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Baby’s Failure to Thrive Due to Slow Weight Gain


Is Your Baby’s Slow Weight Gain a Failure to Thrive?

Having a baby is an exhausting, but exhilarating experience. After you have given birth to that tiny creature, your priorities immediately change. You are suddenly consumed with caring for your new baby. You want to see them healthy, growing, and thriving. Being told your baby has a failure to thrive is very concerning.

When your baby isn’t growing, don’t feel like a failure. You’ll want to do everything you can to get your baby back on track and gaining weight.

If you’re worried about your new baby’s weight gain, read below for some tips to help. We want to help you determine if there actually is a problem. Rest assured, most babies will get healthier and gain weight. You should also reach out to your child’s pediatrician if you are concerned about their weight gain.

What is Normal Baby Growth?

It is important to know that every baby grows and develops differently.

Just because your baby isn’t gaining as much weight as other babies you know, isn’t necessarily a reason to be concerned. Also, many babies lose weight within their first few days of life. Therefore, they’ll need to gain it back to get back to their birth weight. Here are some typical milestones most healthy, growing babies meet. But, again, remember that every baby is different.

  • Most pediatricians like to see a baby back at their birth weight within 10 to 14 days after delivery.
  • Many healthy babies double their birth weight by the time they are six months.
  • If your baby isn’t meeting their growth and weight gain milestones, they may be labeled with failure to thrive.
  • Most healthy babies triple their birth weight by one-year-old.

This name definitely sounds worrisome. Many parents who have a baby who is labeled with failure to thrive are rightfully very concerned. But, there are numerous tips and strategies you can try to help if your baby isn’t growing and gaining enough weight.

Reasons Baby Isn’t Gaining Weight

There are various reasons why your baby isn’t growing and gaining enough weight. Again, every baby is different. You’ll need to do some work, observations, and discussions with medical personnel. Determining the exact reason your baby isn’t growing or gaining weight is a process.

Below are some possible causes that you can investigate and discuss with a pediatrician or lactation consultant to help you pinpoint the reason your baby isn’t growing. Below each possible cause for lack of weight gain, we have offered you some suggestions for what you can try to help.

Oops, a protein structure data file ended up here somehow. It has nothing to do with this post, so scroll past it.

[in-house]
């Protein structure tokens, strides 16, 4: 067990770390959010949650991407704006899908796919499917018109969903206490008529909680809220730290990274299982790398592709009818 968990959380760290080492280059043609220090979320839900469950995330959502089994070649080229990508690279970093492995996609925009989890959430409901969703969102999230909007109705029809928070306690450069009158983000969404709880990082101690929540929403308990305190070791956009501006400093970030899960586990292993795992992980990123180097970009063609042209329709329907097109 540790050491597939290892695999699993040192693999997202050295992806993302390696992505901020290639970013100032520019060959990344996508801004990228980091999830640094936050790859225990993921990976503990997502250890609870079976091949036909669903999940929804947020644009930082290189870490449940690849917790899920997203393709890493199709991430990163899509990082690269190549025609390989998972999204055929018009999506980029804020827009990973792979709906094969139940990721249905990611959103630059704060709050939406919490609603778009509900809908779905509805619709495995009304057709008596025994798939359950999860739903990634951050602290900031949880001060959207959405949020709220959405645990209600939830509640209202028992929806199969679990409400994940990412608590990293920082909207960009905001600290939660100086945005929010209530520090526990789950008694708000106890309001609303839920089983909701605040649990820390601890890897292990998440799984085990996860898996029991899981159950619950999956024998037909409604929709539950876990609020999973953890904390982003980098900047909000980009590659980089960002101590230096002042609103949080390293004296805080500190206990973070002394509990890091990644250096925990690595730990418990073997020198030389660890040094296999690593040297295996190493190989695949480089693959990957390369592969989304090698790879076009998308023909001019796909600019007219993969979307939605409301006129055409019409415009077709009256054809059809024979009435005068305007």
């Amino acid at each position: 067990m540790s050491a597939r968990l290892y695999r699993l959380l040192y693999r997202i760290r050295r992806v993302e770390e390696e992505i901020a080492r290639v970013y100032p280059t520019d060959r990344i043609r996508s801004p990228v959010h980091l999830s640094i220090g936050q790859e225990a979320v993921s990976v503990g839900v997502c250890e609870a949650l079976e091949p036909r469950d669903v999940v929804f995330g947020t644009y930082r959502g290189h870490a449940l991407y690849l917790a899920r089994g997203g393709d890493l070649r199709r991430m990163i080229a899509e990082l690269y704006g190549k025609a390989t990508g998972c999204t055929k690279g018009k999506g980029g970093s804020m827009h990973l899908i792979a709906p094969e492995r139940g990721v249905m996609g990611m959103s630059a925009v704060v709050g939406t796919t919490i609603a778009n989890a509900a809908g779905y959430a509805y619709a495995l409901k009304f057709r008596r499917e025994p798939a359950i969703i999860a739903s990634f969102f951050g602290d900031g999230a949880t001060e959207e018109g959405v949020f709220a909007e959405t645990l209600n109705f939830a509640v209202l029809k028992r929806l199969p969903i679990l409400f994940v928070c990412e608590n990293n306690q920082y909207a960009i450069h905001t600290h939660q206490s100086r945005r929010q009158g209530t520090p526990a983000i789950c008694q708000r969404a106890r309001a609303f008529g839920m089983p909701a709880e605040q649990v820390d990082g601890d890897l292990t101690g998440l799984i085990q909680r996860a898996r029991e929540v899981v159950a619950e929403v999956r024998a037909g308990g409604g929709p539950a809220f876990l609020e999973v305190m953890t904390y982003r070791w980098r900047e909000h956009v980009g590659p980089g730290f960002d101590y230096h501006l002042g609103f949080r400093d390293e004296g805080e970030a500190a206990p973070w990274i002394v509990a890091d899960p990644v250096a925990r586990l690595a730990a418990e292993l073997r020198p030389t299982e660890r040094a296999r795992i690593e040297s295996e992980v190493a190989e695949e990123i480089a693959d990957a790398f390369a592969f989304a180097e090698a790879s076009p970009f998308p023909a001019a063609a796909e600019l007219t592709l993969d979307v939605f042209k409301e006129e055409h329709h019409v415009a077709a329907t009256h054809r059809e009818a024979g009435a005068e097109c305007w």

Your Baby isn’t Eating Enough From Each Feeding

A reason your baby isn’t growing could be due to the fact that they aren’t getting enough milk from each feeding.

If you are breastfeeding, this could mean that they aren’t staying latched on long enough to transfer a sufficient amount of milk. It could also be an indication that you may have a low supply of milk and aren’t producing enough milk to give them sufficient calories throughout the day.

If your baby isn’t bottle-fed, you may not be offering them enough at each feeding.

What Can I Do to Help My Baby?

If you are worried that your baby isn’t getting enough milk at each feeding, there are a few things you can try. Don’t immediately assume your baby has a failure to thrive.

First, check with your pediatrician about the amount of food your baby should be getting throughout the day. Then, divide that by the number of times your baby is eating each day. This should give you an idea of how much milk your baby should be getting from each feeding.

Typically, pediatricians recommend that your baby be fed between 2 and 3 ounces of milk for each pound they weigh. However, don’t exceed 32 ounces of milk a day.

So, if your baby weighs six pounds, they should eat between 12 and 18 ounces a day.

If your baby weighs 8 pounds, they should eat between 16 and 24 ounces a day. Most pediatricians recommend that your baby get between 24 and 32 ounces of milk a day once they are a few months old.

Low Breastmilk Supply

If you are worried that low breastmilk supply may be the reason your baby isn’t getting enough milk, first work with a lactation consultant to perform a weighted feed. They can weigh your baby before and after a breastfeeding session to see how much milk they were able to transfer.